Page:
Perhaps it’s because of the way Cicero is shown as a product for sale that led David to think it was already solving the problem better than DemocracyMap. Yet there’s a wealth of easily available public data that’s not even included in Cicero’s results such as basic city and county contact information published by the Census Government Integrated Directory. DemocracyMap doesn’t just aim to cover thousands more cities than Cicero, it already does. The same could be said in comparing DemocracyMap to VoteSmart or many of the other services that are called out in the proposal.
The other conclusion that David jumped to is that Cicero is already sustainable, but as I knew in talking to Robert privately and as he later made public in his comment, that’s not true either. Just because something has a for profit business model does not mean that it’s a sustainably viable solution. This is very much what I was eluding to in my proposal by emphasizing that I didn’t want to repeat the history of the efforts that had failed to make a business by charging for this data. Even more confusingly, David later left a comment claiming that my proposal never stated this, but it was there all along.
While David explicitly thinks it’s dangerous when “success can be seen as external from sustainability” I actually think it’s very important to think of them separately. They are certainly interrelated, but it’s helpful to think of them distinctly since it’s often counterproductive if they are too deeply intertwined. In fact, I would argue that this more nuanced way of thinking is also in play at Azavea which is why Cicero continued to operate even at a loss and why the company is a B Corporation. In fact, this distinction is often consciously recognized in the civic sector even for efforts which are good at bringing in revenue. I suspect this is also why Matt McDonald expressed his interest in establishing a B Corporation or why even business savvy outfits like TurboVote are set up as non-profits. This isn’t to say that sustainability or profitability are bad, quite the contrary, but it is important to recognize that it doesn’t equate to successfully solving your problem. In fact, too much of a blind drive toward profit, can actually make it harder to be successful. We even see this with big for-profit companies where too much focus on short term gains can hamper long term profitability. Increasingly, even musicians and writers are finding that if they make their work more easily available, even freely available, they’re more likely to be successful and even more profitable in the long run. Traditionally, news publications have tended to lose money on the best investigative reporting they do, and we definitely need to keep working on creative ways to support that, but simply basing success on the profit of each and every story is not a recipe for good journalism or a good company.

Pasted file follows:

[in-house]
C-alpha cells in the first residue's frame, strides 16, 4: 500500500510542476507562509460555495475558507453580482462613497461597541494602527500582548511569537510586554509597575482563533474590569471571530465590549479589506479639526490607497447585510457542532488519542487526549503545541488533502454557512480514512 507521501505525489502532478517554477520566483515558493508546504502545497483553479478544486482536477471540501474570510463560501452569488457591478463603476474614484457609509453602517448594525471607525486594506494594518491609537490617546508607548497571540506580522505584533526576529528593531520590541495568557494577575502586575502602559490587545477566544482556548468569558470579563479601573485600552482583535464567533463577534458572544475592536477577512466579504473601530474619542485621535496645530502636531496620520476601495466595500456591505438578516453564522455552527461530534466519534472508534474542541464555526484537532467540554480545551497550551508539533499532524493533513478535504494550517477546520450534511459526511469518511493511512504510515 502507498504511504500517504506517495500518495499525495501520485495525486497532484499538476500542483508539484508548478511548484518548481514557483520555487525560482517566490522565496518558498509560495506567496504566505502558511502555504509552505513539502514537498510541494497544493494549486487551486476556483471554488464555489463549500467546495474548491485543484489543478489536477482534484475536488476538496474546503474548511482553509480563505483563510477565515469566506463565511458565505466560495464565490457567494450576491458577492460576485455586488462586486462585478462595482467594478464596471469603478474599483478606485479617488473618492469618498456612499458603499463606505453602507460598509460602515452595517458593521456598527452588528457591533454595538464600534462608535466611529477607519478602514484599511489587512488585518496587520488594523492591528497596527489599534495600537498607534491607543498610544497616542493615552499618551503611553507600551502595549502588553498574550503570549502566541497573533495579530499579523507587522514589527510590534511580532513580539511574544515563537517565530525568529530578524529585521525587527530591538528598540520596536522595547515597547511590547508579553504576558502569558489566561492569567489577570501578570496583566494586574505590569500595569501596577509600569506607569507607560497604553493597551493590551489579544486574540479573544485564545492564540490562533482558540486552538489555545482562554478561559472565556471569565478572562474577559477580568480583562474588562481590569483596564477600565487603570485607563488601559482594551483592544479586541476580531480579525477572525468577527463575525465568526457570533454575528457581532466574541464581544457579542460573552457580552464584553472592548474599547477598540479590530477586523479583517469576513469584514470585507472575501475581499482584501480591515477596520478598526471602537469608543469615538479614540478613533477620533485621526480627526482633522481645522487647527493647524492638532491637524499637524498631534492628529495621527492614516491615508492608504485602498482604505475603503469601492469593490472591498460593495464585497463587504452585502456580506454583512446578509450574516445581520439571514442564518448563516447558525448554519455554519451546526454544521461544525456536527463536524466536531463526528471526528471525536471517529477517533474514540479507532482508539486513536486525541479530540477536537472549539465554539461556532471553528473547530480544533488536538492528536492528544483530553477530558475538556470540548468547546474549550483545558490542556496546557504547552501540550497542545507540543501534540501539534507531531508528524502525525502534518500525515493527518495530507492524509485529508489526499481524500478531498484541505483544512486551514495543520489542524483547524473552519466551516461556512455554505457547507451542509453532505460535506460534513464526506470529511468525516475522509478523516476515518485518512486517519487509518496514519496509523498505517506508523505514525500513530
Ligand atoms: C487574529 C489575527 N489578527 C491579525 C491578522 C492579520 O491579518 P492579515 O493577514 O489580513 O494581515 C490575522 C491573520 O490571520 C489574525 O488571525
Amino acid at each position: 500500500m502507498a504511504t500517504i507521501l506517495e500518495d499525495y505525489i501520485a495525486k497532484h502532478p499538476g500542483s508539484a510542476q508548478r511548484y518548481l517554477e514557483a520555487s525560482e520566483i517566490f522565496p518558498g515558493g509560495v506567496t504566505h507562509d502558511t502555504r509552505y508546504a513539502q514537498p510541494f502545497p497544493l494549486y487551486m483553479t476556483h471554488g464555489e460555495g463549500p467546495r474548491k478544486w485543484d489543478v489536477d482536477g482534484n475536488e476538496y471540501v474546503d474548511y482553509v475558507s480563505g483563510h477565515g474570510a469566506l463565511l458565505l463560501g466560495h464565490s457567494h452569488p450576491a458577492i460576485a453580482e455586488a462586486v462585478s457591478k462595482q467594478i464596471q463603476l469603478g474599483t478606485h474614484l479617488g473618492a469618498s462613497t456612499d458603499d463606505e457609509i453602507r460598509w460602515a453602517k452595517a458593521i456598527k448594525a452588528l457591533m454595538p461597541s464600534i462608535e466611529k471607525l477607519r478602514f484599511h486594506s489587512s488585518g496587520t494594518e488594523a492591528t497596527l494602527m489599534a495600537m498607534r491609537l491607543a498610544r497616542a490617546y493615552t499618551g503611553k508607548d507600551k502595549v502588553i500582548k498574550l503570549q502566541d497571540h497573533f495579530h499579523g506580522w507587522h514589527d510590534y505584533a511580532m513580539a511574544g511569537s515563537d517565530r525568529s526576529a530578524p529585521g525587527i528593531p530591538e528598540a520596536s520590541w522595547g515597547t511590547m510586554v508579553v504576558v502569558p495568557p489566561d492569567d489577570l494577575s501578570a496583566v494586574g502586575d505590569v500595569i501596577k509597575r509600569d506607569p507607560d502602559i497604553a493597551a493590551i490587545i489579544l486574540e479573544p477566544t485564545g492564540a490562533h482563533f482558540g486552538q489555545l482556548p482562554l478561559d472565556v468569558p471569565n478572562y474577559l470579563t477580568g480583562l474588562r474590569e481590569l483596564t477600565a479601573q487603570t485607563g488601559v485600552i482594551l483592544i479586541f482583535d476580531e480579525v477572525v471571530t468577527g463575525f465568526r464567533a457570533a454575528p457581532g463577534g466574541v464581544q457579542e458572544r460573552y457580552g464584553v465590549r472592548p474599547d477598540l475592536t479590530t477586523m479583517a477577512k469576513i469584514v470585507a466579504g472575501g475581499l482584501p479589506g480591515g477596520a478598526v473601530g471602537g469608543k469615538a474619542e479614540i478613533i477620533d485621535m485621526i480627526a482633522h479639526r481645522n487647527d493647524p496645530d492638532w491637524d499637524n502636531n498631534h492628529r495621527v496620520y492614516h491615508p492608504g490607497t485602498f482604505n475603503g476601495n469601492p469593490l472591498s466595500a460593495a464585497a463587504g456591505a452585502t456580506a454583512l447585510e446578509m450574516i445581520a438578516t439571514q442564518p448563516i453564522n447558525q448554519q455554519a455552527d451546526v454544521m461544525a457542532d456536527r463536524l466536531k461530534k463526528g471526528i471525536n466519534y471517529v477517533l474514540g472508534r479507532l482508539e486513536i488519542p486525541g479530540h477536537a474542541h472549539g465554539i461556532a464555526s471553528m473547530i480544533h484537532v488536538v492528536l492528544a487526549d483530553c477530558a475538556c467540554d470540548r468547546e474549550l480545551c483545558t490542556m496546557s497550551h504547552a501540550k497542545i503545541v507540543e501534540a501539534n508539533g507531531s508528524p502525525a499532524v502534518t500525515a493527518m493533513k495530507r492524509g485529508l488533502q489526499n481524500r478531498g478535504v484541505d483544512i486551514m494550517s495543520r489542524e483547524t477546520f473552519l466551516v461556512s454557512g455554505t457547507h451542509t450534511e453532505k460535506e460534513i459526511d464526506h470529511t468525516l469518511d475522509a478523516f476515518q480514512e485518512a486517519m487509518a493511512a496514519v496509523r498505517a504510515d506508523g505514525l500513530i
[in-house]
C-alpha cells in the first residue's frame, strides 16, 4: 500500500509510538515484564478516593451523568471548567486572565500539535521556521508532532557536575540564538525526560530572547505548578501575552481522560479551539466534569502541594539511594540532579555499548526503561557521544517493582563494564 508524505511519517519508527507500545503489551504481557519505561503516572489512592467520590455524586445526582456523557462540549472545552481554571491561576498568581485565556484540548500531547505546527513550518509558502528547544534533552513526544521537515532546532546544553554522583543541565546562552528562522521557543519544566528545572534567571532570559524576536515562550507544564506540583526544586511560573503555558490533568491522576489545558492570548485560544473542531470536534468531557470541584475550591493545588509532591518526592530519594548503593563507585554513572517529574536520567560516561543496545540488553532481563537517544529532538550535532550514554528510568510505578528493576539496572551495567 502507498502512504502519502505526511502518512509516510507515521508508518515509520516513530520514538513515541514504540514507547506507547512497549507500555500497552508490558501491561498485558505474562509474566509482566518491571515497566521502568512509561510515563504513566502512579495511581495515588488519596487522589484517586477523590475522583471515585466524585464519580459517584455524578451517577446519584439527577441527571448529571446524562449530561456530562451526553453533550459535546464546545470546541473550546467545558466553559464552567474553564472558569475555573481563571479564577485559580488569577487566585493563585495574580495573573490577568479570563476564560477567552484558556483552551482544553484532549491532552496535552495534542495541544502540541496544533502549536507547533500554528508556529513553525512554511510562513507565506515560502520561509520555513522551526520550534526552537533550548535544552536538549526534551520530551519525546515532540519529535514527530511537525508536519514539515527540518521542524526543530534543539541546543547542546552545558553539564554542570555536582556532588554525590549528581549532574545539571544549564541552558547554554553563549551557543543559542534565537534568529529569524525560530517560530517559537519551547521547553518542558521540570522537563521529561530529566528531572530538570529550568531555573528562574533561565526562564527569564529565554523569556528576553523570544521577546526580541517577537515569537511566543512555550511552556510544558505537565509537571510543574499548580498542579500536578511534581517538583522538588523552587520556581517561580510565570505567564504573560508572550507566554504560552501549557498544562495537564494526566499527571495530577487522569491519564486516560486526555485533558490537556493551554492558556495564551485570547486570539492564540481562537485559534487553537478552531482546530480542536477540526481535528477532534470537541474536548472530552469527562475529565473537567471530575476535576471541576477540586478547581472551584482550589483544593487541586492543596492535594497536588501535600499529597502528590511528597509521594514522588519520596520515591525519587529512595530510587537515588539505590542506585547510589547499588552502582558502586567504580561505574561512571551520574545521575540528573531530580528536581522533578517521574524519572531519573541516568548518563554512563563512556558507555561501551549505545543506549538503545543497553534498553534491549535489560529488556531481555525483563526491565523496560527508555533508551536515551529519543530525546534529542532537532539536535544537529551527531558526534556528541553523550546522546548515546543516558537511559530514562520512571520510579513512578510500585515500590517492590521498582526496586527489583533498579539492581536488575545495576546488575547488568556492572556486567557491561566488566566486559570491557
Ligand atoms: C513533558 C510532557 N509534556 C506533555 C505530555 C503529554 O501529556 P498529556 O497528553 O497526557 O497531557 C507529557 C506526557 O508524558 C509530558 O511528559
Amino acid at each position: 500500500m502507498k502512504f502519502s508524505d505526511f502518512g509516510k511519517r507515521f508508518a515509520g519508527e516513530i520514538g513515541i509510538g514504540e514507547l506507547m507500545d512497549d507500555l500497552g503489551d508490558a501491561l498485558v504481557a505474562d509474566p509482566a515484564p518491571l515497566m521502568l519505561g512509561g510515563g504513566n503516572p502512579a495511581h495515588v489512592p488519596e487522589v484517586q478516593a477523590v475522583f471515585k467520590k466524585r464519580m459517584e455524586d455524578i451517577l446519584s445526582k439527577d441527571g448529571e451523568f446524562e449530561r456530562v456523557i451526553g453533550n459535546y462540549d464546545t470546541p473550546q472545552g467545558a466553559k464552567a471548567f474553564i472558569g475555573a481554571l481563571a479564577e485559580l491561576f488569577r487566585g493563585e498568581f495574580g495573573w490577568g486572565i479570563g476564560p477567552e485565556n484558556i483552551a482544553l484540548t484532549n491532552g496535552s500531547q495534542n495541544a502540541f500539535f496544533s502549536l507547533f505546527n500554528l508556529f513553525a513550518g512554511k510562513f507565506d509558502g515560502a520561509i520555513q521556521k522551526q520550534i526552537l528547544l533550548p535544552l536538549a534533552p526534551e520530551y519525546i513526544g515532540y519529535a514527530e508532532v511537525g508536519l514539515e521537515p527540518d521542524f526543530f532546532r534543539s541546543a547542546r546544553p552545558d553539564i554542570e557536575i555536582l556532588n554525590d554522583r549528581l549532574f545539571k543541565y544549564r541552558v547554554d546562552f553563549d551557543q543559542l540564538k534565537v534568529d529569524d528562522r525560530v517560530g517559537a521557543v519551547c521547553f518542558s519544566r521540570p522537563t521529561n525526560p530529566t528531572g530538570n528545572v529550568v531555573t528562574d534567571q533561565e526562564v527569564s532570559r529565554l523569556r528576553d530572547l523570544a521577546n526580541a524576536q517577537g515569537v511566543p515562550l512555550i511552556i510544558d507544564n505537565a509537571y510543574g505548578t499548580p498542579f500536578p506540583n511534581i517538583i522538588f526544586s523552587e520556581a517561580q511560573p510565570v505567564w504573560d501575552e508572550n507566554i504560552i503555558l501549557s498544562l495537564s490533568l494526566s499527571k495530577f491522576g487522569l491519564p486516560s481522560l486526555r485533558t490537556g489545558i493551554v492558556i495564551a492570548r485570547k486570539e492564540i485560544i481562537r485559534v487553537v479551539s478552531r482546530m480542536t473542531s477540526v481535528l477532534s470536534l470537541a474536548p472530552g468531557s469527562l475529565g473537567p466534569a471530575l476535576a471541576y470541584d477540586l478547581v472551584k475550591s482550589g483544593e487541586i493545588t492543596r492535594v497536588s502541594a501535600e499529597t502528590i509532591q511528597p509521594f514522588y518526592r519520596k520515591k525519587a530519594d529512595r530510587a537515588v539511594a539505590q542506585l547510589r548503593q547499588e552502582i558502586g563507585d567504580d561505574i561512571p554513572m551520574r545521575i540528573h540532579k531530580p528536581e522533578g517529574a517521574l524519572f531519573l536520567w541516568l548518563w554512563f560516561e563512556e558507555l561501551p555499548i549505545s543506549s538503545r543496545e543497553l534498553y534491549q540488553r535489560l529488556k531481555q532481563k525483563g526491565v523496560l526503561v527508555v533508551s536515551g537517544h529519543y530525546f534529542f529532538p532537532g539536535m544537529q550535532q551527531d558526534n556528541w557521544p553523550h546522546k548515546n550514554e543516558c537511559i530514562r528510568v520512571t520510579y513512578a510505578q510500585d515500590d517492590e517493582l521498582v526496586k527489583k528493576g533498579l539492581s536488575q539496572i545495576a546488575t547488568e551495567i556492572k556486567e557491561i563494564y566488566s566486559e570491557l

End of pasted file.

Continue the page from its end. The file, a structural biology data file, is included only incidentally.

In the context of democracy you might also consider that the folks in the US who see the market as the tool to fix every problem and the only true indicator of success are often the same kinds of folks who are making it harder for people to engage in democratic processes resorting to even, you guessed it, economic pressure like new taxes to make it harder for people to vote.
This isn’t to say that David doesn’t recognize the folly of overwhelming financial influence. In fact he clearly states, “The key problem with money – particularly grant money – is that it can distort a problem and create the wrong incentives.” which makes it all the more confusing why he also argues for a such a simplistic profit driven approach for public access to public data. To be fair, in this case he’s concerned by the threat of unseating an incumbent and the risk of destroying the whole market by not being a sustainable replacement. To his credit, and as Robert later elaborates, this is a totally lucid point. In the private sector, profit driven ventures tend to condone more risk because they often care more about the possibility of turning profit than the chances of hurting their whole industry. Social entrepreneurs and grant makers on the other hand have to be much more discerning and have a broader understanding of their field if they genuinely care more about solving the problem than turning a profit. However, in this scenario this isn’t a particularly valid concern since the incumbent he cites or any of the others I cite in my proposal are not particularly sustainable nor fully solving the problem. If David had done a little research, this would’ve been obvious. Furthermore, if this kind of concern isn’t thought out more carefully it has the potential of being even more counterproductive by simply maintaining the status quo rather than striving for progress.